Monday, October 21, 2013

The Truth Didn't Wear Off; He Just Chose to Reject It

This article from a 2010 issue of The New Yorker, titled "The Truth Wears Off," deals with the genuine problem of academic scientists failing to report their own results accurately (I don't know how prevalent this problem is).  The article states,

Richard Palmer, a biologist at the University of Alberta, who has studied the problems surrounding fluctuating asymmetry, suspects that an equally significant issue is the selective reporting of results -- the data that scientists choose to document in the first place. Palmer’s most convincing evidence relies on a statistical tool known as a funnel graph. When a large number of studies have been done on a single subject, the data should follow a pattern: studies with a large sample size should all cluster around a common value -- the true result -- whereas those with a smaller sample size should exhibit a random scattering, since they’re subject to greater sampling error. This pattern gives the graph its name, since the distribution resembles a funnel.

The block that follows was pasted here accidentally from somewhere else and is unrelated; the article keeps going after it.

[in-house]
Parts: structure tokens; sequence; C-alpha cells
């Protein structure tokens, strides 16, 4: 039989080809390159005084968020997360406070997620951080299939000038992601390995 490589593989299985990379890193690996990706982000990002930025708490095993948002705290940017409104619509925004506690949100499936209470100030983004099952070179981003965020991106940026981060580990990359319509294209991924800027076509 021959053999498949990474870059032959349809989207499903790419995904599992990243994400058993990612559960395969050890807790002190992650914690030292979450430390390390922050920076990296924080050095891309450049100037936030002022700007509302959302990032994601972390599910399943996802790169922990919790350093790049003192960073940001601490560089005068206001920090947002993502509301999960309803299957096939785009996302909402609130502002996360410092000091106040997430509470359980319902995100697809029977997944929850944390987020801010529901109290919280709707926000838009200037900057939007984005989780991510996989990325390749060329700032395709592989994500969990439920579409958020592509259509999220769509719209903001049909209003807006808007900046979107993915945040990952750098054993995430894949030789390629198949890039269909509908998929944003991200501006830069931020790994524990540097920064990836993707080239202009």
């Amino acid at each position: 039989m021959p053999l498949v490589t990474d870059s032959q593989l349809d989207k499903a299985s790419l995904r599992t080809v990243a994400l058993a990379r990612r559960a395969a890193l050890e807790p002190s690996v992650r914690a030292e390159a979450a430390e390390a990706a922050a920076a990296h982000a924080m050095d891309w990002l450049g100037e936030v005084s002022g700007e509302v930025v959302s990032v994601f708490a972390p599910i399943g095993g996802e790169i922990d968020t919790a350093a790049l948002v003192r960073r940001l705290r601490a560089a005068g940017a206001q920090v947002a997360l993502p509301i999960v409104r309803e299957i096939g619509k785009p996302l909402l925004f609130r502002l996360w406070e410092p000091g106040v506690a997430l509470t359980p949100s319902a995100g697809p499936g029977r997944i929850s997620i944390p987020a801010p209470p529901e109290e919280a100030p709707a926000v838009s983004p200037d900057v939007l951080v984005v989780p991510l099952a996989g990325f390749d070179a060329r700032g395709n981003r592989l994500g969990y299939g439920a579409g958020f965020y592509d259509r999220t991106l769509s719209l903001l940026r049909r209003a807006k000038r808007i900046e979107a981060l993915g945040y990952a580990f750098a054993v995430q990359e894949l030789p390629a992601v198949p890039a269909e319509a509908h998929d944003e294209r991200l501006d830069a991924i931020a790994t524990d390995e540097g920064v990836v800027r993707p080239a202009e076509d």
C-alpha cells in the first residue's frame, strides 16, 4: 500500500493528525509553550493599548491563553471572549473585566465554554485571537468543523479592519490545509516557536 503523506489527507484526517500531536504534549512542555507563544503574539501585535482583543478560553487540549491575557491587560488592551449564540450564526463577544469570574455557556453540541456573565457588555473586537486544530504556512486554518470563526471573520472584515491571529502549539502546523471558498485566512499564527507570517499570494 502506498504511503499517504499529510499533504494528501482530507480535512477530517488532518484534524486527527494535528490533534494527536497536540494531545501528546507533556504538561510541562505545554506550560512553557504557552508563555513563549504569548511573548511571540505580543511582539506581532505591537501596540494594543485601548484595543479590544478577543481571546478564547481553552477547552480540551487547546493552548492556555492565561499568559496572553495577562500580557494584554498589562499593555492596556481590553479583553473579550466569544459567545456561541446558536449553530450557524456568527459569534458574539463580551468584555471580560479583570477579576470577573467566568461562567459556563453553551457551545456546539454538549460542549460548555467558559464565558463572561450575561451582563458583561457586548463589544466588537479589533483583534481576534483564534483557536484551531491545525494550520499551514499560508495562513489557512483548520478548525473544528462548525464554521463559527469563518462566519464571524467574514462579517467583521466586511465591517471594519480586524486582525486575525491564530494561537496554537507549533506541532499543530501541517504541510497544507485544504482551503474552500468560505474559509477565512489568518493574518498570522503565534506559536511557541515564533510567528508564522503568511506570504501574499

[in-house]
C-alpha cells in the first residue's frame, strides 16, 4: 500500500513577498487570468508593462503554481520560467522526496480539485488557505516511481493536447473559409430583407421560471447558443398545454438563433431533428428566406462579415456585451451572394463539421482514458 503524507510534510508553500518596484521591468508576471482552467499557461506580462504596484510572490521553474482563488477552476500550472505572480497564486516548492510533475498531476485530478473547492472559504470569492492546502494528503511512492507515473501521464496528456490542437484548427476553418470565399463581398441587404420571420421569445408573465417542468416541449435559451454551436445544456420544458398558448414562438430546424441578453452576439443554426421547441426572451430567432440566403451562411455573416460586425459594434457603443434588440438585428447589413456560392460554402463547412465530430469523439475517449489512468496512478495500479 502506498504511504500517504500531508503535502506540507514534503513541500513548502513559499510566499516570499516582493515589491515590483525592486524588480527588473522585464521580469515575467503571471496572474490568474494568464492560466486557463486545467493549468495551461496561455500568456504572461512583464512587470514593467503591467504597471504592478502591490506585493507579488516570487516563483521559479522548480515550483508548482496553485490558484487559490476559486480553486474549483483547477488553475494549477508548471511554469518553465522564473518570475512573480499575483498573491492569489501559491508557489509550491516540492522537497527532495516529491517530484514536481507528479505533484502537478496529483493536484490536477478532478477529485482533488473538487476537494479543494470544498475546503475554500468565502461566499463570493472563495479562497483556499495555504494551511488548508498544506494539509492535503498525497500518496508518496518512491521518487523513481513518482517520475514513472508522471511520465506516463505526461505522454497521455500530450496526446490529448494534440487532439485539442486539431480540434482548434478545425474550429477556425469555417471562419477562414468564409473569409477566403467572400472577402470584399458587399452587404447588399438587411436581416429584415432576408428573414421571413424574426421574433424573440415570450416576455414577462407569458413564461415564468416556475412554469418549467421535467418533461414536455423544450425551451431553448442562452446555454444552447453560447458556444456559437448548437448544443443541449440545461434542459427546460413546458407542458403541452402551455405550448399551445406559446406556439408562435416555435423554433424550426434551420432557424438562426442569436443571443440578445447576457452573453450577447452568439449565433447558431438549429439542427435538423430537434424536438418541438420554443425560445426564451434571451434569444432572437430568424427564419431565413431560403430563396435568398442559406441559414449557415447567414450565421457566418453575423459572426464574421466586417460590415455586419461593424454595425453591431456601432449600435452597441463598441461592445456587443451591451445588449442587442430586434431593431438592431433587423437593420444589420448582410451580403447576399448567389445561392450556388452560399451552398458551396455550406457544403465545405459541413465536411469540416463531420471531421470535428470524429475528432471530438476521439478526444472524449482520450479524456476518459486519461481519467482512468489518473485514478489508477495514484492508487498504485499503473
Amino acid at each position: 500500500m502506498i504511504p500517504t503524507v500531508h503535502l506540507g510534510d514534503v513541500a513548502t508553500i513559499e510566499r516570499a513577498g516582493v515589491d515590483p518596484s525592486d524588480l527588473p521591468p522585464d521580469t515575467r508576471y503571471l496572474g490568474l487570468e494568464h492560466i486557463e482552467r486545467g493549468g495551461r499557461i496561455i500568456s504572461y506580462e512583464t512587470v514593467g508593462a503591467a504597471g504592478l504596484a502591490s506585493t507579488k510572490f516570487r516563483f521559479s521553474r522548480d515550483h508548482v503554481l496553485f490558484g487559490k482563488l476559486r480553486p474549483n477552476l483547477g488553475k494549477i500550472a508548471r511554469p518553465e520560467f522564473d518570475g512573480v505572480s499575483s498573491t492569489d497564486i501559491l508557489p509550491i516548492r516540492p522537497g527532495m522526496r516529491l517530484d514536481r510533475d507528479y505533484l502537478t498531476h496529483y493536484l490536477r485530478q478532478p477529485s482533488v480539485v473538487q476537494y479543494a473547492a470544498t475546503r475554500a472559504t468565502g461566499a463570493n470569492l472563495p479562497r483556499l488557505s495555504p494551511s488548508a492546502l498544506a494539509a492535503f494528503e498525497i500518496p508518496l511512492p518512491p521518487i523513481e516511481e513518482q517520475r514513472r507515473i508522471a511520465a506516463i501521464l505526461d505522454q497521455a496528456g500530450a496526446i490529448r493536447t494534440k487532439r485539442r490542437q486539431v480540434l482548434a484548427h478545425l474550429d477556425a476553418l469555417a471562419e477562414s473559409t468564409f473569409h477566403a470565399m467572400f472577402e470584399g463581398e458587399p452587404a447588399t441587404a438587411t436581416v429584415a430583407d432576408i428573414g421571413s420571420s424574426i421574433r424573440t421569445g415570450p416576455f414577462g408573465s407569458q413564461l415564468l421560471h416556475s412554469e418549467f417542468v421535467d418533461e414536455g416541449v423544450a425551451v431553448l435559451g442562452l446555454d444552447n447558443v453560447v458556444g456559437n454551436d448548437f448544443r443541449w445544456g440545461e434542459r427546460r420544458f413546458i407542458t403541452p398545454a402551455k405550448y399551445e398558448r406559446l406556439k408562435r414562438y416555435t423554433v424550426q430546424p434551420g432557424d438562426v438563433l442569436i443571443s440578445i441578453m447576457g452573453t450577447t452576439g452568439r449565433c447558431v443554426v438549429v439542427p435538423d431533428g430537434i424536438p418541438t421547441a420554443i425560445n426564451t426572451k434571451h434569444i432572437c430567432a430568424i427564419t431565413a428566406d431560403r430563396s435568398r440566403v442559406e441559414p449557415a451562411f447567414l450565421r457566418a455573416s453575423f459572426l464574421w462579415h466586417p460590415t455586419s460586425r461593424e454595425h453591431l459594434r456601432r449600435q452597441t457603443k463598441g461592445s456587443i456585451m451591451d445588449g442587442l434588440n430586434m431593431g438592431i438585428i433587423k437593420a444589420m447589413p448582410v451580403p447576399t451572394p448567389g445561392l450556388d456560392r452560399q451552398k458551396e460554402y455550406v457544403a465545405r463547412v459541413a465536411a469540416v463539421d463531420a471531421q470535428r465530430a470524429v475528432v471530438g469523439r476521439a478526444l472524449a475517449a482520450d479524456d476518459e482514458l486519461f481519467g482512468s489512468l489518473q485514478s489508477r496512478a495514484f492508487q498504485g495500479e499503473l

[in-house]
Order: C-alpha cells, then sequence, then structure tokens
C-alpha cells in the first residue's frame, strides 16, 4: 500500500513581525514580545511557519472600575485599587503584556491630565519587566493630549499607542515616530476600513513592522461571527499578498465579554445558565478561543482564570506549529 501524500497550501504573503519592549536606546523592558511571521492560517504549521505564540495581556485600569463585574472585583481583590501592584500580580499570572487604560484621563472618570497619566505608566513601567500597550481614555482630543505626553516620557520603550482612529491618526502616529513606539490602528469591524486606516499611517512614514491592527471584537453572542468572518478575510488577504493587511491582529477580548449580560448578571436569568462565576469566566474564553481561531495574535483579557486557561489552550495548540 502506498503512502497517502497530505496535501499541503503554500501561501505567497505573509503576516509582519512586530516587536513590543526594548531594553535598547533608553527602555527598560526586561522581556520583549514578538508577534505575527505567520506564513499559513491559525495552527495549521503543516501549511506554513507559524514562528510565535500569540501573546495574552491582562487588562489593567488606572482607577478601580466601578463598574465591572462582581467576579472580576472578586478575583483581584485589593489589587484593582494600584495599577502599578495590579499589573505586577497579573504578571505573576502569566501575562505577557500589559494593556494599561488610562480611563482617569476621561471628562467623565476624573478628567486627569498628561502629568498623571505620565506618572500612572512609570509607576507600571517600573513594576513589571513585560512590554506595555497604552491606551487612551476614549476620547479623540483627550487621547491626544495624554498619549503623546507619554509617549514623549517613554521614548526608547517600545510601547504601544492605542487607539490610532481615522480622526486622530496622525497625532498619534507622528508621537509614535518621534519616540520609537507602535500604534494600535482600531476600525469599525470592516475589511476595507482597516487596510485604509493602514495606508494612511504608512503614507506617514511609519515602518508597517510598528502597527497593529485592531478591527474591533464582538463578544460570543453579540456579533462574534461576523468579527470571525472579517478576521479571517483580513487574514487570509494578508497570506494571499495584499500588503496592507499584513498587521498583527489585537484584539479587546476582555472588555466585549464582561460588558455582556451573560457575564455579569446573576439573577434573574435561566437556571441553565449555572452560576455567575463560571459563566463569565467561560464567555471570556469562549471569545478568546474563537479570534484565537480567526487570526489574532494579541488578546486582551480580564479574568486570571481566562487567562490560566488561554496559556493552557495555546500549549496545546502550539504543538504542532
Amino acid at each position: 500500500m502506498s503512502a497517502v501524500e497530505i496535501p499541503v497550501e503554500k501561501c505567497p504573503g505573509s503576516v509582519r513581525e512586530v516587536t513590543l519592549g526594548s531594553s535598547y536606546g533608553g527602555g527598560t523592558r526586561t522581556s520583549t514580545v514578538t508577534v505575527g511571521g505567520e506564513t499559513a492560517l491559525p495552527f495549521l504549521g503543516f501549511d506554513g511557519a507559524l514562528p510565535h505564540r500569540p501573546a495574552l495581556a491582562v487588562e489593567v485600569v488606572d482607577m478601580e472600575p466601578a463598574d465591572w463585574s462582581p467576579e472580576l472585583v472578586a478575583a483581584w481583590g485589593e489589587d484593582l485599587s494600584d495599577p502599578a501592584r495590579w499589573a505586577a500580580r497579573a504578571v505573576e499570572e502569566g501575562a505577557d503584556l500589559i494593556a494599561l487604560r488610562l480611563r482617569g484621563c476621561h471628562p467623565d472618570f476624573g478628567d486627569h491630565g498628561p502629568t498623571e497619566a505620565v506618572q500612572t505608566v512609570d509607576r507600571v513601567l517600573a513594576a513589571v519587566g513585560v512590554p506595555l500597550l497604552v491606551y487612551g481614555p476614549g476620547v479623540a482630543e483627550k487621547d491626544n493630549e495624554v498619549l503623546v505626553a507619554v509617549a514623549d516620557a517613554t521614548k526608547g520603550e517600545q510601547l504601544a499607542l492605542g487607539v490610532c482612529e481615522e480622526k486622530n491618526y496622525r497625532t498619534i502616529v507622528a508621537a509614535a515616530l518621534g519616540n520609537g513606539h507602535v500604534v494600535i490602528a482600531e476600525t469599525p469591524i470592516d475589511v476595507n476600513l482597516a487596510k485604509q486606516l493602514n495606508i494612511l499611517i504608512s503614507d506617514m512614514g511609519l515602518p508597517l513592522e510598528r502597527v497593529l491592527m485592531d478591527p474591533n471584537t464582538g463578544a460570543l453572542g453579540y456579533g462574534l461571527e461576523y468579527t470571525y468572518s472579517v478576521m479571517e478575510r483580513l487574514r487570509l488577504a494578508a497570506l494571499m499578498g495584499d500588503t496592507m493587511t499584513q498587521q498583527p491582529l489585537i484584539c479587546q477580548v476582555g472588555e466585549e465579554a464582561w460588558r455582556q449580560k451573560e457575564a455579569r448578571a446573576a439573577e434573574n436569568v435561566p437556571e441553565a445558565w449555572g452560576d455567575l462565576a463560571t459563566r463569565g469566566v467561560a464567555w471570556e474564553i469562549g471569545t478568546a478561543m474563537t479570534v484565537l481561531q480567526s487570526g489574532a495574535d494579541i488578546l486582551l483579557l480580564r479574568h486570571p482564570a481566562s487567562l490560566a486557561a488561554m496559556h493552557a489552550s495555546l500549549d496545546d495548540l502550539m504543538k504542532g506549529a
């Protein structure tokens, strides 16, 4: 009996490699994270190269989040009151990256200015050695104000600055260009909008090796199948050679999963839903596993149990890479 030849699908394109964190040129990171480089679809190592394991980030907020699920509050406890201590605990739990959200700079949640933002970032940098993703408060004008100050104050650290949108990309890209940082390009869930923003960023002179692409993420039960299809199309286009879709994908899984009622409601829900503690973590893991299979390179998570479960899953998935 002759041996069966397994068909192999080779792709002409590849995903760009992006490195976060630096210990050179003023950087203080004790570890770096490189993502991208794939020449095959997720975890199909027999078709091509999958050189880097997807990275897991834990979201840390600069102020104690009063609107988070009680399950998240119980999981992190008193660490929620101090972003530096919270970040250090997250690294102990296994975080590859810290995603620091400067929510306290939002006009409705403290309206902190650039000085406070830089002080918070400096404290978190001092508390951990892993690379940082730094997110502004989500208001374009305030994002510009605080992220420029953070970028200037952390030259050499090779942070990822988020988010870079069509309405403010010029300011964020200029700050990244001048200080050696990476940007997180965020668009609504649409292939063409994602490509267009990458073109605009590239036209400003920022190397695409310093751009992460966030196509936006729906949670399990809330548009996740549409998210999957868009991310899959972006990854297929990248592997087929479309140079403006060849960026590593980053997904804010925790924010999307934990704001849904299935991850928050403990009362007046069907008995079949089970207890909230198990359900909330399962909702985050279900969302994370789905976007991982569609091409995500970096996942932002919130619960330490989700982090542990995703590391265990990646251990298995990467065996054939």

The funnel graph visually captures the distortions of selective reporting . . .  As Palmer notes, this wide discrepancy suggests that scientists find ways to confirm their preferred hypothesis, disregarding what they don't want to see.

 Unfortunately, this article, which addresses the issues of honesty and accuracy, was written by . . .  Jonah Lehrer.  This is the same Jonah Lehrer who was later caught making up fake Bob Dylan quotations for what he marketed as a nonfiction book.